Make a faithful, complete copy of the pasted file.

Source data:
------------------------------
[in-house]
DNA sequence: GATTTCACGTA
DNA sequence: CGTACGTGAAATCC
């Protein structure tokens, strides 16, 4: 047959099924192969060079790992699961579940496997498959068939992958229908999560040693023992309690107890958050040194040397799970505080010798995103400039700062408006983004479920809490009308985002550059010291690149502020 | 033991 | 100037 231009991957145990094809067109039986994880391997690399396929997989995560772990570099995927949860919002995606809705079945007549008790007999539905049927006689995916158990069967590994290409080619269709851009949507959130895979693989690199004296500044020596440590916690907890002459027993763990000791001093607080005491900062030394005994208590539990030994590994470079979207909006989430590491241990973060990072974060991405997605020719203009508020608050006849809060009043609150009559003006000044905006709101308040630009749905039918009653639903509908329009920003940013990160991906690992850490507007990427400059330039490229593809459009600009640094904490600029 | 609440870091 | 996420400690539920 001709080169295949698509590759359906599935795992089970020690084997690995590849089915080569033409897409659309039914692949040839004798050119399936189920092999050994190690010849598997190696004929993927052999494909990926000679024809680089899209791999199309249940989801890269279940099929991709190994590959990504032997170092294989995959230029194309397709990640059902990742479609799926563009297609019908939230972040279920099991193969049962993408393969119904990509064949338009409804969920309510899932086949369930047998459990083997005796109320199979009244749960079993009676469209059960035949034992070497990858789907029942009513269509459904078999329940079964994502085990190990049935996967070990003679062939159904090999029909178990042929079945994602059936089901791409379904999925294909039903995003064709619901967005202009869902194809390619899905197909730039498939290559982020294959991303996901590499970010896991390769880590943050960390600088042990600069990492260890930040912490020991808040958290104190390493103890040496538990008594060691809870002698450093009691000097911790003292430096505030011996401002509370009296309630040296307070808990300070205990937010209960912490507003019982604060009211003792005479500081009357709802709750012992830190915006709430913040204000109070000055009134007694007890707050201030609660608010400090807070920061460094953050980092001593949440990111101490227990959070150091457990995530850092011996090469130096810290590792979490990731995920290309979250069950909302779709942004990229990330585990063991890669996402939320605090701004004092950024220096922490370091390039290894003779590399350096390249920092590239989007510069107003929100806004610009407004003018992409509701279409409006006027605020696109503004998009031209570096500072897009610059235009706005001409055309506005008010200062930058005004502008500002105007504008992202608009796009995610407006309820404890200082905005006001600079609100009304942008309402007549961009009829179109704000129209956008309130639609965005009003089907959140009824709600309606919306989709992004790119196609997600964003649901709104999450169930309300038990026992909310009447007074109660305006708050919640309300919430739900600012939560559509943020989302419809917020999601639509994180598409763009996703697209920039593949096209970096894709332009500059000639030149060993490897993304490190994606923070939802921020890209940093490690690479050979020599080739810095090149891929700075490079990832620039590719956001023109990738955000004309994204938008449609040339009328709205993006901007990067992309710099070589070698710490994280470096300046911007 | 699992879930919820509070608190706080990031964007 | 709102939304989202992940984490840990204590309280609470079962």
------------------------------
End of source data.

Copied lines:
[in-house]
DNA sequence: GATTTCACGTA
DNA sequence: CGTACGTGAAATCC
């Protein structure tokens, strides 16, 4: 047959099924192969060079790992699961579940496997498959068939992958229908999560040693023992309690107890958050040194040397799970505080010798995103400039700062408006983004479920809490009308985002550059010291690149502020 | 033991 | 100037 231009991957145990094809067109039986994880391997690399396929997989995560772990570099995927949860919002995606809705079945007549008790007999539905049927006689995916158990069967590994290409080619269709851009949507959130895979693989690199004296500044020596440590916690907890002459027993763990000791001093607080005491900062030394005994208590539990030994590994470079979207909006989430590491241990973060990072974060991405997605020719203009508020608050006849809060009043609150009559003006000044905006709101308040630009749905039918009653639903509908329009920003940013990160991906690992850490507007990427400059330039490229593809459009600009640094904490600029 | 609440870091 | 996420400690539920 001709080169295949698509590759359906599935795992089970020690084997690995590849089915080569033409897409659309039914692949040839004798050119399936189920092999050994190690010849598997190696004929993927052999494909990926000679024809680089899209791999199309249940989801890269279940099929991709190994590959990504032997170092294989995959230029194309397709990640059902990742479609799926563009297609019908939230972040279920099991193969049962993408393969119904990509064949338009409804969920309510899932086949369930047998459990083997005796109320199979009244749960079993009676469209059960035949034992070497990858789907029942009513269509459904078999329940079964994502085990190990049935996967070990003679062939159904090999029909178990042929079945994602059936089901791409379904999925294909039903995003064709619901967005202009869902194809390619899905197909730039498939290559982020294959991303996901590499970010896991390769880590943050960390600088042990600069990492260890930040912490020991808040958290104190390493103890040496538990008594060691809870002698450093009691000097911790003292430096505030011996401002509370009296309630040296307070808990300070205990937010209960912490507003019982604060009211003792005479500081009357709802709750012992830190915006709430913040204000109070000055009134007694007890707050201030609660608010400090807070920061460094953050980092001593949440990111101490227990959070150091457990995530850092011996090469130096810290590792979490990731995920290309979250069950909302779709942004990229990330585990063991890669996402939320605090701004004092950024220096922490370091390039290894003779590399350096390249920092590239989007510069107003929100806004610009407004003018992409509701279409409006006027605020696109503004998009031209570096500072897009610059235009706005001409055309506005008010200062930058005004502008500002105007504008992202608009796009995610407006309820404890200082905005006001600079609100009304942008309402007549961009009829179109704000129209956008309130639609965005009003089907959140009824709600309606919306989709992004790119196609997600964003649901709104999450169930309300038990026992909310009447007074109660305006708050919640309300919430739900600012939560559509943020989302419809917020999601639509994180598409763009996703697209920039593949096209970096894709332009500059000639030149060993490897993304490190994606923070939802921020890209940093490690690479050979020599080739810095090149891929700075490079990832620039590719956001023109990738955000004309994204938008449609040339009328709205993006901007990067992309710099070589070698710490994280470096300046911007 | 699992879930919820509070608190706080990031964007 | 709102939304989202992940984490840990204590309280609470079962």